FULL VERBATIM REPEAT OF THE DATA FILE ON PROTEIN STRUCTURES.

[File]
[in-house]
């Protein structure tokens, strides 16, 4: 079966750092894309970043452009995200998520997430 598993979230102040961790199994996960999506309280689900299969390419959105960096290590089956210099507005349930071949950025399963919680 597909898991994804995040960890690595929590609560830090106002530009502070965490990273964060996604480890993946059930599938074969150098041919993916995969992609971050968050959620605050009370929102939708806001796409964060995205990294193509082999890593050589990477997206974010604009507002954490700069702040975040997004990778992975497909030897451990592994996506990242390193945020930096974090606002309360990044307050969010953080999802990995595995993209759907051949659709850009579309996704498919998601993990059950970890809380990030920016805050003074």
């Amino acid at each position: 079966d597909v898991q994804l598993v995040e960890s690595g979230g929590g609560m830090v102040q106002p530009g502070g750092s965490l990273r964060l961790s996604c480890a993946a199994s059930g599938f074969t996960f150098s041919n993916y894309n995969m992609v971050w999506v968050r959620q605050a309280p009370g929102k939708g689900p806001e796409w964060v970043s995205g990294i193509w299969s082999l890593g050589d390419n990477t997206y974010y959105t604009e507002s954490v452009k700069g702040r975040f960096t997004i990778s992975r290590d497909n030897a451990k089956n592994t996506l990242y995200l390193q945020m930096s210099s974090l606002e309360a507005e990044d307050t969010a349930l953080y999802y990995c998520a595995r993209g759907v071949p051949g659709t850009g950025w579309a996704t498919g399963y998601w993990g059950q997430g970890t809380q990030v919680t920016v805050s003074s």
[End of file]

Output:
[in-house]
């Protein structure tokens, strides 16, 4: 079966750092894309970043452009995200998520997430 598993979230102040961790199994996960999506309280689900299969390419959105960096290590089956210099507005349930071949950025399963919680 597909898991994804995040960890690595929590609560830090106002530009502070965490990273964060996604480890993946059930599938074969150098041919993916995969992609971050968050959620605050009370929102939708806001796409964060995205990294193509082999890593050589990477997206974010604009507002954490700069702040975040997004990778992975497909030897451990592994996506990242390193945020930096974090606002309360990044307050969010953080999802990995595995993209759907051949659709850009579309996704498919998601993990059950970890809380990030920016805050003074």
């Amino acid at each position: 079966d597909v898991q994804l598993v995040e960890s690595g979230g929590g609560m830090v102040q106002p530009g502070g750092s965490l990273r964060l961790s996604c480890a993946a199994s059930g599938f074969t996960f150098s041919n993916y894309n995969m992609v971050w999506v968050r959620q605050a309280p009370g929102k939708g689900p806001e796409w964060v970043s995205g990294i193509w299969s082999l890593g050589d390419n990477t997206y974010y959105t604009e507002s954490v452009k700069g702040r975040f960096t997004i990778s992975r290590d497909n030897a451990k089956n592994t996506l990242y995200l390193q945020m930096s210099s974090l606002e309360a507005e990044d307050t969010a349930l953080y999802y990995c998520a595995r993209g759907v071949p051949g659709t850009g950025w579309a996704t498919g399963y998601w993990g059950q997430g970890t809380q990030v919680t920016v805050s003074s």